Indonesia’s slower than expected GDP haunted by government inaction
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Gross domestic product growth is the most telling metric of economic performance. Governments usually release data on a quarterly basis while analysts and economists wait anxiously for the data to compare against their own projections. The GDP forecast underpins many projections across the economy, from company valuation and demand forecast to government spending and policy.
Indonesia had a slow fourth quarter in 2012, dropping 1.45%, though the Q4 drops are a seasonal pattern that occurs every year after maximum growth in the third quarter. Economists were expecting a 1.5% which would be just over Q1 of 2012 given the improved macroeconomic indicators signaling a healthy expansion.
On an annualized basis, the GDP figures came in at 6.0% year-over-year growth vs. 6.1% for the previous quarter. In seasonally adjusted terms, this represents zero growth for the quarter.
Consumption and investment growth was offset by lower government spending and reduced exports. Additionally, the mining services also slowed down. The drop in the annualized rate is more evident when looking at these components separately:
Private consumption grew 5.2% year-over-year
- Investment grew 5.9% year-over-year
- Mining contracted 0.4% year-over-year
- Government spending grew just 0.4% year-over-year.
Nomura economist Euben Paracuelles said:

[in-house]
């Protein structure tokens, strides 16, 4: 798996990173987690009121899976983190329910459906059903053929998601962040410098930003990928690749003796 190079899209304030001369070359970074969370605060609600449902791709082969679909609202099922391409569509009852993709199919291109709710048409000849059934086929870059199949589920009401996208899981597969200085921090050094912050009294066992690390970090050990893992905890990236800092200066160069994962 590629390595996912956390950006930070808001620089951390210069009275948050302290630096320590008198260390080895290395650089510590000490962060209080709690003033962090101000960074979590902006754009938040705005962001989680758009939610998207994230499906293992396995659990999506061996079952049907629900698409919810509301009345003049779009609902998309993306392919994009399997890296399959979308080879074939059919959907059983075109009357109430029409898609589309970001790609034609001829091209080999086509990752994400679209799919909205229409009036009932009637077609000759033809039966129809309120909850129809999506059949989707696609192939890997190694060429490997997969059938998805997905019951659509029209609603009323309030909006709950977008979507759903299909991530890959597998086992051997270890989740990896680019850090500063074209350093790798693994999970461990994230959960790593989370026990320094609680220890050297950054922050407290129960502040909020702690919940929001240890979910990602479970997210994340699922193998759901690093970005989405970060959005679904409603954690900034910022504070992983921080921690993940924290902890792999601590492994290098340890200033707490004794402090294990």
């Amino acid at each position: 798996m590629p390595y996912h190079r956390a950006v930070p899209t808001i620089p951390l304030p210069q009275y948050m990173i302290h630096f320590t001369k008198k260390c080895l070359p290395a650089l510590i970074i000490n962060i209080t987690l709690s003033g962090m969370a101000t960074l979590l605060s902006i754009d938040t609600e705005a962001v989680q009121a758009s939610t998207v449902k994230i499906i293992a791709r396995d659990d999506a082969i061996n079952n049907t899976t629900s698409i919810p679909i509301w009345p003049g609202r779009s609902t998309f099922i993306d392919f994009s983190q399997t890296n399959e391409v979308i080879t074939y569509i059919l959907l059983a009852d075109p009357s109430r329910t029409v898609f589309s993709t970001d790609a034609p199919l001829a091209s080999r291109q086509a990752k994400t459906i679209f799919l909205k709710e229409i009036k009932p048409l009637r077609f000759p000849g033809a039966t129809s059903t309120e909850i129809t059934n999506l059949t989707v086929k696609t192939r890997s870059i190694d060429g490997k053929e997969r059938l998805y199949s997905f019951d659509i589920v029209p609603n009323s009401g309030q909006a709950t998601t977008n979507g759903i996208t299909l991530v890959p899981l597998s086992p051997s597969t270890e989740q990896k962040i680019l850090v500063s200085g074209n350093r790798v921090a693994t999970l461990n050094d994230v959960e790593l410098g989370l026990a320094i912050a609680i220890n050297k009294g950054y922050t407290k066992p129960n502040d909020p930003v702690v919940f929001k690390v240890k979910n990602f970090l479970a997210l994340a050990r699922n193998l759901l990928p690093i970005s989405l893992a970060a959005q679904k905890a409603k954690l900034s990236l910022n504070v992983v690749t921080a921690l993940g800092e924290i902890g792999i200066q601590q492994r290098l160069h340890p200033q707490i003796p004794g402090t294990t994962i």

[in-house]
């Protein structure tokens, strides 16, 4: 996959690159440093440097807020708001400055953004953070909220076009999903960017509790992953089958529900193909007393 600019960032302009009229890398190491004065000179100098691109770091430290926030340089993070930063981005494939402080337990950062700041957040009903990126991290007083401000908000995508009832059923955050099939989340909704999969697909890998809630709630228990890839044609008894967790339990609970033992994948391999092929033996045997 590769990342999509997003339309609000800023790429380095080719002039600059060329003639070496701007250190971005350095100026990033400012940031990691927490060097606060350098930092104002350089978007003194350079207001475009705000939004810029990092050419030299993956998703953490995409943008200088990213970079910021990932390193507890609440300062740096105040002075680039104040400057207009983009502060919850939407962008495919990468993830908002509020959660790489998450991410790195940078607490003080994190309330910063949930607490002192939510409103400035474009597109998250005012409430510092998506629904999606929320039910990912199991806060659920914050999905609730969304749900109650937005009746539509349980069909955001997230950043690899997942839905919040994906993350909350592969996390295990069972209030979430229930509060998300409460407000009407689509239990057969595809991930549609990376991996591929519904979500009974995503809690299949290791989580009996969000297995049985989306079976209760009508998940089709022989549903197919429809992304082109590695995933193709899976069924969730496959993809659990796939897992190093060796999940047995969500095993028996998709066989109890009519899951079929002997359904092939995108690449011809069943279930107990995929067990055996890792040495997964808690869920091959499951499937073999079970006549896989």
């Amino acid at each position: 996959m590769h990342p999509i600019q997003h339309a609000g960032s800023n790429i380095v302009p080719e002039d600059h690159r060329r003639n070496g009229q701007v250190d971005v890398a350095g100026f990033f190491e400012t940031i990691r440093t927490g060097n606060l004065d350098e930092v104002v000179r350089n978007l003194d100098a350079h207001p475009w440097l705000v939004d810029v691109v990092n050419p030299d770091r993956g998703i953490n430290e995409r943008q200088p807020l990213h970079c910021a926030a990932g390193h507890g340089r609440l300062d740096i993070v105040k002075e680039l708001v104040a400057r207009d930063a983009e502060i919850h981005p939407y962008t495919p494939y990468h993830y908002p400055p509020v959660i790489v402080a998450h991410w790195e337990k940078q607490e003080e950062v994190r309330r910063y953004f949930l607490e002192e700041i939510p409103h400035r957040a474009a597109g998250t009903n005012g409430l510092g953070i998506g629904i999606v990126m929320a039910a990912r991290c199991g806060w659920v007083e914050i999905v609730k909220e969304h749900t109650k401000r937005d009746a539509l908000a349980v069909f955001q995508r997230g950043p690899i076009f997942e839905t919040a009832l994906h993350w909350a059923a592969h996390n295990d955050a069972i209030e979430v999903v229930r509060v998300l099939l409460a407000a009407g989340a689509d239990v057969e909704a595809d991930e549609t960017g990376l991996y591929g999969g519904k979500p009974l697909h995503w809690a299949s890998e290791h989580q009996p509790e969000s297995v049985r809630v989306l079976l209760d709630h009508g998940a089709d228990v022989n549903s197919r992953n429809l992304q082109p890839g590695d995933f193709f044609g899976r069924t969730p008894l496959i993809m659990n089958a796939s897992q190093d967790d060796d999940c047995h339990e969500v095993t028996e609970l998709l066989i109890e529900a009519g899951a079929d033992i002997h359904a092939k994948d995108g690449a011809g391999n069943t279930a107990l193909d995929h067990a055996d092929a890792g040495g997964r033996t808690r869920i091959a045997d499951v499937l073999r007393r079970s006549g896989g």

“They could grow much more if they had some spending on infrastructure and a few other reform measures.”
Indeed, the government spending has not caught up with the drop in exports due to the regional slowdown (spearheaded by China due to a weakened Europe and U.S.).
The government target of 6.5% will likely be reduced to 6.3%, which, while small, will have larger implications in valuations models.
Additonally, the central bank will be meeting mid-month to decide on interest rates; given the sluggish growth, it may be the case that interest rates will be held at their record low 5.75% level, instead of the previously expected slow increase.
Fortunately, inflation has dropped slightly and is now at 5.6%, though that is still quite elevated to allow the government to cut rates to boost growth.
It is also likely that the government will have to continue the fuel subsidy to keep inflation low and growth alive, though this is hurting investment since the cost to the government has weakened the Indonesian rupiah.
Several analysts forecast a short term bounce in Q2, though the biggest unknown that will define growth for the rest of the year is the government’s action (or inaction) to the present situation.